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Vizio Smart TV Class Action Lawsuit Settlement

The settlement was reached in a pending VIZIO smart TV class-action lawsuit. In exchange for paying $2.2 million, the company has agreed to stop unauthorized tracking and collecting data on TV viewing. It has also agreed to prominently disclose the collection of such information and obtain consumers’ explicit consent before sharing it. It is unclear when and how the settlement will be finalized. If you have purchased a VIZIO smart TV between February 1, 2014, and February 6, 2017, you may be eligible for compensation.

The lawsuit alleged that Vizio tracked customer data for years, gathering second-by-second details about what consumers watched and when.

Although consumers were unable to opt-out of this data collection, the company said this was an integral part of its “smart interactivity” and was necessary to offer more personalized content to its customers. The company also made it difficult for customers to turn off these tracking features.

The Vizio smart TVs feature a feature called SmartCast. This feature allows the user to stream content from sources like Apple AirPlay and Google Chromecast to their TV. The company claimed that it failed to disclose the source code to consumers, despite knowing that the software could potentially be misused. The company did not acknowledge the allegations in the class-action lawsuit. The case will go on to a trial, where the judge will make a final decision.

The Vizio settlement highlights the importance of injunctive relief.

The company agreed to implement a consent model for all Vizio Smart TVs, requiring consumers to give their consent before the company can track their viewing habits. Moreover, Vizio agreed to post prominent notifications on the screen of each TV, add additional language in the user’s quick start guide, and delete disputed viewing data.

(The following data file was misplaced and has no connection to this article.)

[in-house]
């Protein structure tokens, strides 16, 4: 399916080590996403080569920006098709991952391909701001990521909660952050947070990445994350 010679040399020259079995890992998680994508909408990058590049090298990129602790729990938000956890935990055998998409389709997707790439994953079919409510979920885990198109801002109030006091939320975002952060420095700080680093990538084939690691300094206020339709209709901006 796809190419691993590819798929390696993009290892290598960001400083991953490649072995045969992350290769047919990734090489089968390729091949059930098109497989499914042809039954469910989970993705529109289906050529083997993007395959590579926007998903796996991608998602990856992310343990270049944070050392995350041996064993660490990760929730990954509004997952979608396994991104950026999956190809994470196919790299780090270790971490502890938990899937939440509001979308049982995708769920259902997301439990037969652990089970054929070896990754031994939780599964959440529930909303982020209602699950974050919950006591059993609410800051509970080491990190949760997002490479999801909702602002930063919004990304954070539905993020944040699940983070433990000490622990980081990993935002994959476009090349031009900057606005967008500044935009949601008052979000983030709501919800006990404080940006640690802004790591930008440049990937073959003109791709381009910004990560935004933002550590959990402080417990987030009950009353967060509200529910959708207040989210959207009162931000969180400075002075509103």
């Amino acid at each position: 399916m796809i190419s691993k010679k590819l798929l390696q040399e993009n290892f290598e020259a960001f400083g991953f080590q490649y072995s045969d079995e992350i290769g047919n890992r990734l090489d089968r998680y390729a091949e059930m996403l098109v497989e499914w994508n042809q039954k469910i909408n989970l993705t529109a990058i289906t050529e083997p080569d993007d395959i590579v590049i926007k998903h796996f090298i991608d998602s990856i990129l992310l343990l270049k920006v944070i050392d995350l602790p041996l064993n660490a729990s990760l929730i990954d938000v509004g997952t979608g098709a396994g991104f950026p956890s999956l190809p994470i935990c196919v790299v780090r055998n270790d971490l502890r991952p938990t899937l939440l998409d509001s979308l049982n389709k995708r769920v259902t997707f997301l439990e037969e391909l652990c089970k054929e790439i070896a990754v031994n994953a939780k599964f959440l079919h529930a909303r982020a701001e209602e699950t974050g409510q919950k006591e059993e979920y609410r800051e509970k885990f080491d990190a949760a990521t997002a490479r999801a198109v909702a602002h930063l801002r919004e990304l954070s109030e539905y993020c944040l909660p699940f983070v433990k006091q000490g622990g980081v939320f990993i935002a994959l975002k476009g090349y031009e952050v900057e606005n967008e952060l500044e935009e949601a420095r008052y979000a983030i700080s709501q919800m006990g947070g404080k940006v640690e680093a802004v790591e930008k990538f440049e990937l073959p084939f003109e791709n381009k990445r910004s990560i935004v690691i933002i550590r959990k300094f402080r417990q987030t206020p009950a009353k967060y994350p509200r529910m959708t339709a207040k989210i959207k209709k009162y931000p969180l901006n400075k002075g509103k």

In a separate case filed by consumers, Vizio was found guilty of violating the FTC’s data privacy laws and selling consumer information to advertisers without clear consent and disclosure. The settlement stipulated that the company will remove all of the advertising-related information from its smart TVs. However, this settlement does not address the privacy concerns of consumers. Further, the agreement includes provisions that will help consumers in the future.

The FTC has approved the settlement in principle.

In addition, Vizio has agreed to delete all viewing data from its customers’ smart TVs before February 6, 2017. This settlement is an important step in preventing these companies from wasting valuable time and money. The company will be forced to make the necessary changes to avoid these issues in the future. The resulting settlement is the best result of this litigation. In addition, the settlement will help consumers obtain compensation for the damages they’ve suffered.

A class-action lawsuit against Vizio has been filed in several federal courts since November 2015. The complaints claim that the company uses a default feature in its smart TVs that track viewing information. This tracking feature matches the viewing data to the customer’s IP address. This information is then sold to advertisers and other third parties. The settlement is a major victory for consumer rights and privacy. It’s also a good sign for consumers who are concerned about the privacy of their smart TVs.

The Vizio smart TV class action settlement covers all models that were purchased between 2014 and 2017.

The settlement does not include Vizio’s SmartCast platform. It streams content from Apple AirPlay and Google Chromecast devices. The terms of the deal are not final yet. The plaintiffs will receive monetary damages based on a two- to five percent claim rate. The company has agreed to pay other non-monetary relief.

The settlement stipulated that the company must make certain changes to its business practices. The company must provide consumers with a clear opt-out option, and the company must remove all of the data it collects about its usage. The deal also requires Vizio to amend its on-screen disclosures to make them more readable. Lastly, the deal contains several other non-monetary reliefs. The new terms require the companies to change their policies and update their on-screen disclosures.

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